Rewind: The Breakfast Club

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Rewind: The Breakfast Club

Daniel Cardenas, reporter

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With Netflix’s monthly haul of new film releases and fresh seasons of beloved TV series, September 2018 brought back what is arguably the epitome of teen films: The Breakfast Club. Director John Hughes, was no stranger to the genre with his work in Sixteen Candles (1984), Weird Science (1985), and later Ferris Bueller’s Day Off (1986). His knack for communicating the feelings of teenagers along with the exceptional casting earned him the reputation his name carries.

The film is set 1984, following five high school students spend a saturday in detention with their hardass assistant principal Vernon, played by Paul Gleason. These kids, each coming from heir own clique come in the form of your state champion athlete Andrew Clark, the geek Brian Johnson, the outcast Allison Reynolds, the delinquent John bender, and the pampered Claire Standish. While trapped in a single room for much of the film, the teens learn they’re more alike than they first thought, and the cliche is actually enjoyable.

If The Breakfast Club were to take place in today’s climate with the #MeToo movement in Hollywood, it’s not hard to see how different the film would have been received. For instance the infamous scene where the bad boy John Bender sneaks back into the library and hides under the preppy Claire’s table. He is seen taking the opportunity to snoop under her skirt, and with the camera cutting to Claire’s reaction, it’s implied that Bender may have gone way further. Molly Ringwald, the actress for Claire and a staple of the teen film genre, has said she lobbied director John Hughes to cut a scene in which the assistant principal Vernon is seen watching a female gym teacher swim in the school’s pool, which Ringwald felt would be “better for the film”.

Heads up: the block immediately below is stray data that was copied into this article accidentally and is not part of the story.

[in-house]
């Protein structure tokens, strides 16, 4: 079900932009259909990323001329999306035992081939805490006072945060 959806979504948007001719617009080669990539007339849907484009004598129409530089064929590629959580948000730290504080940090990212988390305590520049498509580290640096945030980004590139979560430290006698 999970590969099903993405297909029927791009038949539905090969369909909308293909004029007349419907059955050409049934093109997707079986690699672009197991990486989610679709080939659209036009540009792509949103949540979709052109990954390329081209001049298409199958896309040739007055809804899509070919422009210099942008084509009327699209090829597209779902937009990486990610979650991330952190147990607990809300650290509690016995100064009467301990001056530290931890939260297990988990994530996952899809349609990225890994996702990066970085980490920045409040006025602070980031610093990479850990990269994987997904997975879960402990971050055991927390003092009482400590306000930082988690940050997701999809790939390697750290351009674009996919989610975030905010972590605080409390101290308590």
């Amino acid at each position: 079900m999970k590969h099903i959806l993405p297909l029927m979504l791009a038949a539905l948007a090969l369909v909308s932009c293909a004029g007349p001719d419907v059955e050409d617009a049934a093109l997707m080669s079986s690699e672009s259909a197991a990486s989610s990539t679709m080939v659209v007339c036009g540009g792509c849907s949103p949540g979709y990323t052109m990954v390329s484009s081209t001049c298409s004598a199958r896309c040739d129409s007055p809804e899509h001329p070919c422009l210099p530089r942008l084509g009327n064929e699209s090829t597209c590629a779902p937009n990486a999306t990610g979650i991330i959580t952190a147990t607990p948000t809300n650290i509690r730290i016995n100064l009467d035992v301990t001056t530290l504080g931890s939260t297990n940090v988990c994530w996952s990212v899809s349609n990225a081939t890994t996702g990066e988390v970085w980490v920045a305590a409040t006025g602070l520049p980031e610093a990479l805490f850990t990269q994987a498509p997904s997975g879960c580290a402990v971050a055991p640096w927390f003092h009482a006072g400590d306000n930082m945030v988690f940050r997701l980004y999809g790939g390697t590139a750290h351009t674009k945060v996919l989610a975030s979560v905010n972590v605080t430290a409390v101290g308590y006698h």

Despite the clear sexual assault and being armored with praise during the boom of a genre, the explored theme of identity is one that would still resonate with today’s audience. Teens today could still relate to the teens in the film, struggling with parent expectations and social status, something all too real for any generation’s youth, and this relatability is what makes The Breakfast Club so memorable.

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